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Fostering Interactions with Native Speakers in CEGEP Language Classes

Session régulière / Regular Session
3:30 PM, Tuesday 21 May 2019 (40 minutes)

Fostering Interactions with Native Speakers in CEGEP Language Classes

Our project, funded by Entente Canada-Québec, aims to create a virtual community of practice to assist CEGEP teachers in fostering interactions between students and native speakers. The first part of this project has involved a series of filmed group and individual interviews with language teachers in order to better understand how interactions with native speakers are incorporated into practice and how and why teachers developed these practices. The footage of these interviews will be edited into short, thematically organized web capsules, which will serve as the basis for the online community of practice.

The motivated, autonomous language learner can now hear and interact with native speakers from anywhere in the world through a variety of online platforms such as multiplayer online gaming, social media, language learning websites and mobile applications, online tutoring, streaming services for music, movies and series, etc. As language exposure becomes increasingly more accessible, learners rely less on teachers and classrooms for learning (Cole & Vanderplank, 2016; Stevens & Shield, 2010). Yet, while students are now able to learn on their own, they still benefit from the help of teachers to access and evaluate resources, to improve language learning strategies and to stay motivated (Bailly, 2011). In other words, the ideal situation may be one in which students benefit from a combination of formal, structured classroom learning as well as informal, autonomous, authentic outside-of-class interaction, particularly when each one informs and reinforces the other.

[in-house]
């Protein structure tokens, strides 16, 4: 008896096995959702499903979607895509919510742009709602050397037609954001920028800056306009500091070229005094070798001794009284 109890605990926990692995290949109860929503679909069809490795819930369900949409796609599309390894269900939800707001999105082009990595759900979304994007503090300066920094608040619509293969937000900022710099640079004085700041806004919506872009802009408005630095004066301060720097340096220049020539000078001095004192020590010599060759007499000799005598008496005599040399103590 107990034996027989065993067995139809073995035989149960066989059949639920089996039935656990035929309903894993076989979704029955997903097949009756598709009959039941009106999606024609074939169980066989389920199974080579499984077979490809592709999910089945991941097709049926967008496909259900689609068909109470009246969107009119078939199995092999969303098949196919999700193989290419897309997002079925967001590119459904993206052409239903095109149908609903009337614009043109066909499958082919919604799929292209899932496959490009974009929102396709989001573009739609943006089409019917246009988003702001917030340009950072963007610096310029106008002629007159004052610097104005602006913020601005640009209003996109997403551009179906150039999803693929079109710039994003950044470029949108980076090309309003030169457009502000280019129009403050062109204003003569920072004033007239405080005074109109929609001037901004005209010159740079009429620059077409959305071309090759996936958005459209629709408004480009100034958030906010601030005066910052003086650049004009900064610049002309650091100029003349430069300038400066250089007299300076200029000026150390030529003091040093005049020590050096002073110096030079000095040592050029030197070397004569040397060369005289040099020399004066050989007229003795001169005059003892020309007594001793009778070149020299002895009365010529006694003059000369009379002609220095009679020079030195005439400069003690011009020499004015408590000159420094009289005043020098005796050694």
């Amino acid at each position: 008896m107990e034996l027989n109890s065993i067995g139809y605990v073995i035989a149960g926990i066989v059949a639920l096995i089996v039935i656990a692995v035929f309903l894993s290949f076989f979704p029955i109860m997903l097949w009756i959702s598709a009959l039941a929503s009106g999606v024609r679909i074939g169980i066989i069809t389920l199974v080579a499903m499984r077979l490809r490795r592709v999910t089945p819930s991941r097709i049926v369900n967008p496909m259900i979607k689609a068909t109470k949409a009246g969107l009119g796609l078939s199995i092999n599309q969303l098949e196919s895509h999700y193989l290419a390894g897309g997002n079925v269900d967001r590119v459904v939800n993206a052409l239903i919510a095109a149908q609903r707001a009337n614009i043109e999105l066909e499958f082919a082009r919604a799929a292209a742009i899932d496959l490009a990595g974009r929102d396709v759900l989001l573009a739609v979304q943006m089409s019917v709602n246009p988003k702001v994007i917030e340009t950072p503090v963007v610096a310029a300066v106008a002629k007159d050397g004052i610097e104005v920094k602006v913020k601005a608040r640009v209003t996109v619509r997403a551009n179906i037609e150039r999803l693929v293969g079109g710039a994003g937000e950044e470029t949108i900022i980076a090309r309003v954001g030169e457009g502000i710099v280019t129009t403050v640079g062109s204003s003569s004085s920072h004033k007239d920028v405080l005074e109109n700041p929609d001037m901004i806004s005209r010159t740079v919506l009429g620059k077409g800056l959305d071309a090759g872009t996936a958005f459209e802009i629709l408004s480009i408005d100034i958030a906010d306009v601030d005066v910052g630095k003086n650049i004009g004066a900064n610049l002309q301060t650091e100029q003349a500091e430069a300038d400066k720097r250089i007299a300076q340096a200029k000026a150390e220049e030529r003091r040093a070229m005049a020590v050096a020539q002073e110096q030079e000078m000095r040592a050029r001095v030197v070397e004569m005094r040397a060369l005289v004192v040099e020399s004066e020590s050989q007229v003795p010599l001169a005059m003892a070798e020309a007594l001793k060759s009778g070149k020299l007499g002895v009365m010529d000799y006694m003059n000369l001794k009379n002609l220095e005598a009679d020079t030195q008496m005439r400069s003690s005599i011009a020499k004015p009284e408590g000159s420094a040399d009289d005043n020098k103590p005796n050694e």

The research component of our project aims to understand CEGEP language teachers’ perceptions of practices that involve interactions between students and native speakers. Working with six different CEGEPs in the Montreal and Quebec City areas, we recruited 21 participants who engage students in learning activities that involve interaction with native speakers, including study abroad programs, English-language internships, community-based projects, volunteering, language monitors and guest speakers. Data, based on group interviews and individual interviews, was subjected to a complementary analysis (Maxwell & Miller, 2008) using constructivist grounded theory (Charmaz, 2006) and narrative restorying (Creswell, 2013).

Preliminary findings indicate that teachers develop and maintain opportunities for interaction with native speakers for a variety of reasons, including increasing their students’ motivation and engagement, as well as for the teachers’ own personal and professional fulfillment and growth. However, despite the perceived benefits of these teaching methods, on multiple occasions, our participants also criticized the need for interaction with native speakers and questioned the parameters of our study.

UQAM - École de langues
Maître de langue
Cegep Andre-Laurendeau
Cégep du Vieux Montréal
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